Marginal cost is defined as the cost incurred by producing one more unit of a product or service. Therefore, it is sometimes also referred to as the cost of the last unit. The concept of marginal cost is extremely important in economic theory because it is one of the foundations of profit maximization. Thus, if you are attending any economics classes, you’ll most likely have to to calculate marginal cost at some point. Luckily, this is not rocket science. We can calculate marginal cost by following three simple steps: (1) calculate change in costs, (2) calculate change in quantity, and (3) divide change in cost by change in quantity. We will look at each of these steps in more detail below.
1) Calculate Change in Cost
First, we have to calculate the change in cost. In most cases, costs increase or decrease according to the level of output. A higher output usually results in higher costs while a lower output results in lower costs. The reason for this is the presence of variable costs. Variable costs are directly related to the level of output that is being produced and therefore increase or decrease accordingly. In addition to that, step costs (or step fixed costs) can also push costs, whenever a specific level of output is reached. Now, calculating the change in cost is really simple. All we have to do is take the cost after the change in output (i.e. new cost) and subtract it from the cost before the change (i.e. old cost). This results in the following formula:
Change in cost = new cost – old cost
To give an example, let’s assume you own a burger restaurant: Deli Burger. Yesterday you sold 100 burgers, which resulted in total costs of USD 300. Today you sell 102 burgers. Therefore you need two additional patties, more buns, more lettuce, etc. As a result, your total costs increase to USD 304. Hence the change in cost is USD 4.00 (304 – 300).
2) Calculate Change in Quantity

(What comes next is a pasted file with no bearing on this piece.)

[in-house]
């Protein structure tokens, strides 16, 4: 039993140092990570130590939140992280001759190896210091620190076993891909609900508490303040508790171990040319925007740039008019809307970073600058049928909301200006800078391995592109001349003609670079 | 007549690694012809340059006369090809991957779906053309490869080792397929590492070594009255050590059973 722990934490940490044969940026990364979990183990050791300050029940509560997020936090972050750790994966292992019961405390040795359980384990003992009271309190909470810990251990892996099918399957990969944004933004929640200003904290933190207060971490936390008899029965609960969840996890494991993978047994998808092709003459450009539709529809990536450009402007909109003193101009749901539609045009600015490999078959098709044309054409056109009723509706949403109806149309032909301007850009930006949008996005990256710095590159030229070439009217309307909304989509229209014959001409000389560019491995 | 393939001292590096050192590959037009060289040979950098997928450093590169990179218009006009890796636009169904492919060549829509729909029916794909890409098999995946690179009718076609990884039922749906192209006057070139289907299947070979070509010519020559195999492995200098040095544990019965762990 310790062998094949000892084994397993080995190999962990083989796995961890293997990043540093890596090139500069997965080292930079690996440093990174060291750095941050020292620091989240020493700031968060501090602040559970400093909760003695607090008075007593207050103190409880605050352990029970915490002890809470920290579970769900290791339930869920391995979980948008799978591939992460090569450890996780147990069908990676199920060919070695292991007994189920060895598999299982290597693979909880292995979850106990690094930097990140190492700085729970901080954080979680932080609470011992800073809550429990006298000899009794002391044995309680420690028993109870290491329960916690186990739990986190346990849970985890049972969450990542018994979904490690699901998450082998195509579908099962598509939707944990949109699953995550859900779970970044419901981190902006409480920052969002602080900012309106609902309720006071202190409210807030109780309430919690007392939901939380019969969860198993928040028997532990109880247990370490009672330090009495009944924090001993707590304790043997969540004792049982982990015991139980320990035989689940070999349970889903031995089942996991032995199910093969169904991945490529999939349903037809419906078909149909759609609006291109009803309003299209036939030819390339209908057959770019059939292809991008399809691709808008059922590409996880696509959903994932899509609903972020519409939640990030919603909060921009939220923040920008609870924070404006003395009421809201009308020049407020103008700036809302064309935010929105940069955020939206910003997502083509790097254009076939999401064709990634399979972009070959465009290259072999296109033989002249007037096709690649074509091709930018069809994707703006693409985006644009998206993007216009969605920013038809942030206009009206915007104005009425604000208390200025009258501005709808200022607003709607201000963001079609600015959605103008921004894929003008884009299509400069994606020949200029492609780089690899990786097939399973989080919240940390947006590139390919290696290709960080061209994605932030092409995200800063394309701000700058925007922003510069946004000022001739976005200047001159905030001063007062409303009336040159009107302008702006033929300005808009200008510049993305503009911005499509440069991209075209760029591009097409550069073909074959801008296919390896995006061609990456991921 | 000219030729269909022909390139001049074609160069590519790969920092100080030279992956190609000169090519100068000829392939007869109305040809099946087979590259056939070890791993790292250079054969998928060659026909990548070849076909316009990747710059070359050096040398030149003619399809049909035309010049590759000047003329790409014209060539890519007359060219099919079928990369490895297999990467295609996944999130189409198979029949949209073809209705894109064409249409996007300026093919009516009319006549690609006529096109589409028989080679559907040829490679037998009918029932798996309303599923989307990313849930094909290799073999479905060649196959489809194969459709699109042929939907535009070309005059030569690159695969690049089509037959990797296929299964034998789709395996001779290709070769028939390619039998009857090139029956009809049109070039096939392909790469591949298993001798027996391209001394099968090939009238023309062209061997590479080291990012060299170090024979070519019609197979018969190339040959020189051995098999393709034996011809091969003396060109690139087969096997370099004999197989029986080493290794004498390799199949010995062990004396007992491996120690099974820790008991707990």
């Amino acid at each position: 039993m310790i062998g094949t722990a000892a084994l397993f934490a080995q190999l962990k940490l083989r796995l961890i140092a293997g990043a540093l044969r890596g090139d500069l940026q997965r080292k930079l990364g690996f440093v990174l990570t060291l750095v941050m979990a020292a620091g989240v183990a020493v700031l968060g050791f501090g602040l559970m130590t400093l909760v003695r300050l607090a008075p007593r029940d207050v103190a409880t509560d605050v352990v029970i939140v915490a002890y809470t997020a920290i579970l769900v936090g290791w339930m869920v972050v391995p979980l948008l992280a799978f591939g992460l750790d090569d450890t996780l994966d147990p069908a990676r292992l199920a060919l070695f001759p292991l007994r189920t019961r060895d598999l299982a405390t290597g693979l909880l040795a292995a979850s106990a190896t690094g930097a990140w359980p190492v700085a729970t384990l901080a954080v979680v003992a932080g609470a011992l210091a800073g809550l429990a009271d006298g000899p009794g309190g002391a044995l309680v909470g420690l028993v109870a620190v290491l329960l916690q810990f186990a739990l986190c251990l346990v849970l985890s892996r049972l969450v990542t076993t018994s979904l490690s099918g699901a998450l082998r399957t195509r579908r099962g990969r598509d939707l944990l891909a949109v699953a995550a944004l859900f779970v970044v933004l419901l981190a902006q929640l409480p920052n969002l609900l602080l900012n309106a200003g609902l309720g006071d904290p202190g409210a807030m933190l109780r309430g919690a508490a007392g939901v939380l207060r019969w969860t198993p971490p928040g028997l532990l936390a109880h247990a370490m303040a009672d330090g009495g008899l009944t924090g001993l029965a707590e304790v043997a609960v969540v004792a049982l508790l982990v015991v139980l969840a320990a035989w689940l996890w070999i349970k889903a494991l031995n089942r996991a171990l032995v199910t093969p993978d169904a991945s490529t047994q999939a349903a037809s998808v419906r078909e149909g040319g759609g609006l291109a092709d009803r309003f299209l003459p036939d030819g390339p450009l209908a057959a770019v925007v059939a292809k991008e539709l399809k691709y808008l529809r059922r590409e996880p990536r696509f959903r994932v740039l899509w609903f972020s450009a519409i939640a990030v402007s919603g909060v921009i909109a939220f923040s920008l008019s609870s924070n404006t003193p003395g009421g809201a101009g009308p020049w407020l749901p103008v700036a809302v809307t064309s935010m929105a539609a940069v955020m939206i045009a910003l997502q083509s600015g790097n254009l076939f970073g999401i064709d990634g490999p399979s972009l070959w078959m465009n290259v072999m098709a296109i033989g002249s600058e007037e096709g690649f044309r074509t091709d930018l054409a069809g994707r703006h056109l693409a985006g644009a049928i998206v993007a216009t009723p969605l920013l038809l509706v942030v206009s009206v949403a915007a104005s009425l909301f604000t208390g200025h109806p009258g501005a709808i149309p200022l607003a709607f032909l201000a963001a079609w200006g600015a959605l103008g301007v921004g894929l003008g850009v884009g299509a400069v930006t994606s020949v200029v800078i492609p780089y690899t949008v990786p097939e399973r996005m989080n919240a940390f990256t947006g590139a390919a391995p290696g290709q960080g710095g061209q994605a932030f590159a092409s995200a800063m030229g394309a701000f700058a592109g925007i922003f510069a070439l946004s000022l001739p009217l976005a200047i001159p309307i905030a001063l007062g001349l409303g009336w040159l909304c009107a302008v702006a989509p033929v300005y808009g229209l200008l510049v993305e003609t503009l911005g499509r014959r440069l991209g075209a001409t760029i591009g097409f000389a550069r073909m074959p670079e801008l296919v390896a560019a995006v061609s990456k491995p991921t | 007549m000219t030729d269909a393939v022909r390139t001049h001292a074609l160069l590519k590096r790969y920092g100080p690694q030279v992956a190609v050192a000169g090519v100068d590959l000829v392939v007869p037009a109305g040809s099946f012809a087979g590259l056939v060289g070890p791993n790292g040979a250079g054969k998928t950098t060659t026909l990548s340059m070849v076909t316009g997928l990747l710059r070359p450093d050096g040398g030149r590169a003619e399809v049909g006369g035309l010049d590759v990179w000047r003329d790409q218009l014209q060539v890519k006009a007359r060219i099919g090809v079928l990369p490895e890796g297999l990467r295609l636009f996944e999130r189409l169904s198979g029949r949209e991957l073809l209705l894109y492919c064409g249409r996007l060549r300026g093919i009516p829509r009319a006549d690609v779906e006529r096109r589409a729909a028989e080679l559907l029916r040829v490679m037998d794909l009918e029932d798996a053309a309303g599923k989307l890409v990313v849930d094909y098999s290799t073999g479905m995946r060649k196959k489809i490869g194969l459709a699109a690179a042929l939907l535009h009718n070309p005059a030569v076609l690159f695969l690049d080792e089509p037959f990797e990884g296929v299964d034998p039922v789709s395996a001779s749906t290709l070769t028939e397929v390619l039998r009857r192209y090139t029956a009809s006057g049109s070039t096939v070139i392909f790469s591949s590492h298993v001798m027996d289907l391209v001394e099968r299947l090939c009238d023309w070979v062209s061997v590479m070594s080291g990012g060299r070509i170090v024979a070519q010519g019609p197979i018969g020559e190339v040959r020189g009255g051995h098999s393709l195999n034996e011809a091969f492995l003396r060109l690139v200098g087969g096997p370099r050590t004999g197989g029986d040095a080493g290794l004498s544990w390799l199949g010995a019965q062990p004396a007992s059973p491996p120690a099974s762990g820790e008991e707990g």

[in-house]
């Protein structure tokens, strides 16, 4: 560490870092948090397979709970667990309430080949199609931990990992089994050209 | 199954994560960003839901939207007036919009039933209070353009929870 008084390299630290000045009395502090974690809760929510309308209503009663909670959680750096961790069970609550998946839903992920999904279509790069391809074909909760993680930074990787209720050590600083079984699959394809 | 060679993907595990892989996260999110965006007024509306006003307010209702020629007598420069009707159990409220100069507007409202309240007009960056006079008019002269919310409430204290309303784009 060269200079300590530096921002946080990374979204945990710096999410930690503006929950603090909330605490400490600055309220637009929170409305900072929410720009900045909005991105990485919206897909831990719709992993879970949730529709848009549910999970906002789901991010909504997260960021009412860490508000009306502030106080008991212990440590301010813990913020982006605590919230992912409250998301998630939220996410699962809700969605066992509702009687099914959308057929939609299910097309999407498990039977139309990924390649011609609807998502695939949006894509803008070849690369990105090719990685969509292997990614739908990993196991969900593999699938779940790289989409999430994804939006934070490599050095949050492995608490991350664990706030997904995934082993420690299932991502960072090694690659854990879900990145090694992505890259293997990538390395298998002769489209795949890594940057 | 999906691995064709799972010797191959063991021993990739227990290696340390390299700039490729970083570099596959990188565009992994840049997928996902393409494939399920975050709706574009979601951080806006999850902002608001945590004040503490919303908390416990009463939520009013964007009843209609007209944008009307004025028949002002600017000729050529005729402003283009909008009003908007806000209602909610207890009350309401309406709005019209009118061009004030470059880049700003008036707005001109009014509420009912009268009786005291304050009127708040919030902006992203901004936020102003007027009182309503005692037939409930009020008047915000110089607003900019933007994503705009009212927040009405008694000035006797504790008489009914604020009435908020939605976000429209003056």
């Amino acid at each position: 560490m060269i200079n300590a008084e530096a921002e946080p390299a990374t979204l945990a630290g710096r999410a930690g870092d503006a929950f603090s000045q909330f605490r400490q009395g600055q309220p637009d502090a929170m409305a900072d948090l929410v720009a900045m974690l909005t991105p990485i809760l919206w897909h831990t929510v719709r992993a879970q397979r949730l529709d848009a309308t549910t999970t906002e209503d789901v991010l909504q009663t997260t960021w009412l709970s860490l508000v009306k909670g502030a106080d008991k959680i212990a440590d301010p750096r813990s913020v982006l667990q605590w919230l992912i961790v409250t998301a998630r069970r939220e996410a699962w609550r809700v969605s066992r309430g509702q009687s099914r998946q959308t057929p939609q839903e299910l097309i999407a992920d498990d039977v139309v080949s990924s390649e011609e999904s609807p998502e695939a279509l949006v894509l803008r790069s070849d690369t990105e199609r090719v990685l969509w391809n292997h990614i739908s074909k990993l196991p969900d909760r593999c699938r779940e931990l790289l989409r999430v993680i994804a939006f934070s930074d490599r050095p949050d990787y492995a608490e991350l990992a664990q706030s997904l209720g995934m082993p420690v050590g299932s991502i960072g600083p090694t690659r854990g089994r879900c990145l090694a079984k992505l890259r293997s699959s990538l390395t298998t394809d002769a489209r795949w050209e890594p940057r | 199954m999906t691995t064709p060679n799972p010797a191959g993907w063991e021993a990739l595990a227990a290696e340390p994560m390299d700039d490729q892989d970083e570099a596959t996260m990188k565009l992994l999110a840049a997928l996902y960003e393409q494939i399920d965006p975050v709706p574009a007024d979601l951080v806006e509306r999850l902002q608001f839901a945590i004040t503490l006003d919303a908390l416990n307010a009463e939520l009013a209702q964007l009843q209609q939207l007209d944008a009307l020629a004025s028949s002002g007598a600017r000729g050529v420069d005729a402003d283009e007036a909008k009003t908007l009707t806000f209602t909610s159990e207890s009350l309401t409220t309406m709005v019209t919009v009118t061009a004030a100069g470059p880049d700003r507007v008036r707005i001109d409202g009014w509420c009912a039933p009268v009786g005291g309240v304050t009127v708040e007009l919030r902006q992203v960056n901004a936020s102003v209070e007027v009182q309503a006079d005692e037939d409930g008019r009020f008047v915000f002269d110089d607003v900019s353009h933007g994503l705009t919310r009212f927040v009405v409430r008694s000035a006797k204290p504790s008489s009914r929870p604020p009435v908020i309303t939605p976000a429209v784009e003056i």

Next, we have to calculate the change in quantity. A change in the level of output is synonymous with a change in quantity. That is, when the level of output increases, the quantity supplied of a good or service increases and vice versa. Computing a change in quantity works just like computing a change in cost. All we need to do is take the quantity after the change in output (i.e. new quantity) and deduct that from the quantity before the change (i.e. old quantity). This gives us the following formula:
Change in quantity = new quantity – old quantity
In the case of Deli Burger, the change in quantity is 2 burgers (102 -100). Please note, even though marginal cost is defined as the change in cost incurred by producing one more unit of a good or service, we can still calculate it for any given number of additional units.
3) Divide Change in Cost by Change in Quantity
Finally, we can calculate marginal cost by dividing the change in cost by the change in quantity. To understand why we do this, just take another look at the definition: marginal cost is the cost incurred by producing one more unit of output. In other words, it is the increase in cost per additional unit. However, because it depends on the change in cost and the change in quantity, marginal cost can vary as the current level of output changes. That means, the marginal cost of selling 11 instead of 10 units may be different from the marginal cost of selling 101 units instead of 100 (even though the change in quantity is the same). Hence, we can use the following formula to calculate marginal cost:
Marginal cost = change in cost / change in quantity
Going back to our Deli Burger example, let’s calculate marginal cost for your 101st and 102nd burgers. If we plug the numbers from above into our formula we get the following equation: USD 4.00 / 2 burgers = USD 2.00. Hence, the marginal cost of producing two additional burgers at this point is USD 2.00 per burger.
In a Nutshell
Marginal cost is defined as the cost incurred by producing one more unit of a product or service. This is an important concept in economic theory because it is one of the foundations of profit maximization. We can calculate marginal cost by following three simple steps: (1) calculate change in costs, (2) calculate change in quantity, and (3) divide change in cost by change in quantity.